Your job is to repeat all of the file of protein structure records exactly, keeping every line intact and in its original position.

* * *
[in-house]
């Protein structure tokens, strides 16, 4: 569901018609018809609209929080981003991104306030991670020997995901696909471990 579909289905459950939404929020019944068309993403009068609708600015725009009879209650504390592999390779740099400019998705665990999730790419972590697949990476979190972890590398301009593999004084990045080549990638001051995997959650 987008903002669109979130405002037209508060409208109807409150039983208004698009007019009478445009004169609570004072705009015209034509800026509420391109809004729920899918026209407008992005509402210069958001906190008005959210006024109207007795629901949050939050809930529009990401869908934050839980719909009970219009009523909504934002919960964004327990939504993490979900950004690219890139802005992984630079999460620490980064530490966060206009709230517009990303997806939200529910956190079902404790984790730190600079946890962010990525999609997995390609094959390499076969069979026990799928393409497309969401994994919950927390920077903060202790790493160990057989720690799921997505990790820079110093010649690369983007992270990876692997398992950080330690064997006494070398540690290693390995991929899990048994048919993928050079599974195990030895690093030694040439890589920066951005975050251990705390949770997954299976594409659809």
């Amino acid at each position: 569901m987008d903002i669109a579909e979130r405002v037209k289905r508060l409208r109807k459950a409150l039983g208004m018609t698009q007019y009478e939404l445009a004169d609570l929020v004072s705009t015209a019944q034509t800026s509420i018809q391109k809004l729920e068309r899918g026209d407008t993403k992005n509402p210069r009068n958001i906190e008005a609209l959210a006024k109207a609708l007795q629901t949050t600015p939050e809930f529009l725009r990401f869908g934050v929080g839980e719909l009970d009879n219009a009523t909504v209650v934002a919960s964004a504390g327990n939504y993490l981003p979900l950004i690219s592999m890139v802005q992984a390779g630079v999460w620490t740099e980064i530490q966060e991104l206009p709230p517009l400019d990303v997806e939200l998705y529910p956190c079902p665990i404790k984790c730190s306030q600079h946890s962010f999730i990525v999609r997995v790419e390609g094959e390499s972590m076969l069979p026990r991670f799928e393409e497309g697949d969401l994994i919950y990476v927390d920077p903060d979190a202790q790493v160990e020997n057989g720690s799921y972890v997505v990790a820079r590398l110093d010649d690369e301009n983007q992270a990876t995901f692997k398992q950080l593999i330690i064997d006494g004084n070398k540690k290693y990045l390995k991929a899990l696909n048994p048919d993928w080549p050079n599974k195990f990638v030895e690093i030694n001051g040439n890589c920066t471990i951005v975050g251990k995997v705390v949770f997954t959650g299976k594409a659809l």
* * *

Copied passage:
[in-house]
């Protein structure tokens, strides 16, 4: 569901018609018809609209929080981003991104306030991670020997995901696909471990 579909289905459950939404929020019944068309993403009068609708600015725009009879209650504390592999390779740099400019998705665990999730790419972590697949990476979190972890590398301009593999004084990045080549990638001051995997959650 987008903002669109979130405002037209508060409208109807409150039983208004698009007019009478445009004169609570004072705009015209034509800026509420391109809004729920899918026209407008992005509402210069958001906190008005959210006024109207007795629901949050939050809930529009990401869908934050839980719909009970219009009523909504934002919960964004327990939504993490979900950004690219890139802005992984630079999460620490980064530490966060206009709230517009990303997806939200529910956190079902404790984790730190600079946890962010990525999609997995390609094959390499076969069979026990799928393409497309969401994994919950927390920077903060202790790493160990057989720690799921997505990790820079110093010649690369983007992270990876692997398992950080330690064997006494070398540690290693390995991929899990048994048919993928050079599974195990030895690093030694040439890589920066951005975050251990705390949770997954299976594409659809």
């Amino acid at each position: 569901m987008d903002i669109a579909e979130r405002v037209k289905r508060l409208r109807k459950a409150l039983g208004m018609t698009q007019y009478e939404l445009a004169d609570l929020v004072s705009t015209a019944q034509t800026s509420i018809q391109k809004l729920e068309r899918g026209d407008t993403k992005n509402p210069r009068n958001i906190e008005a609209l959210a006024k109207a609708l007795q629901t949050t600015p939050e809930f529009l725009r990401f869908g934050v929080g839980e719909l009970d009879n219009a009523t909504v209650v934002a919960s964004a504390g327990n939504y993490l981003p979900l950004i690219s592999m890139v802005q992984a390779g630079v999460w620490t740099e980064i530490q966060e991104l206009p709230p517009l400019d990303v997806e939200l998705y529910p956190c079902p665990i404790k984790c730190s306030q600079h946890s962010f999730i990525v999609r997995v790419e390609g094959e390499s972590m076969l069979p026990r991670f799928e393409e497309g697949d969401l994994i919950y990476v927390d920077p903060d979190a202790q790493v160990e020997n057989g720690s799921y972890v997505v990790a820079r590398l110093d010649d690369e301009n983007q992270a990876t995901f692997k398992q950080l593999i330690i064997d006494g004084n070398k540690k290693y990045l390995k991929a899990l696909n048994p048919d993928w080549p050079n599974k195990f990638v030895e690093i030694n001051g040439n890589c920066t471990i951005v975050g251990k995997v705390v949770f997954t959650g299976k594409a659809l």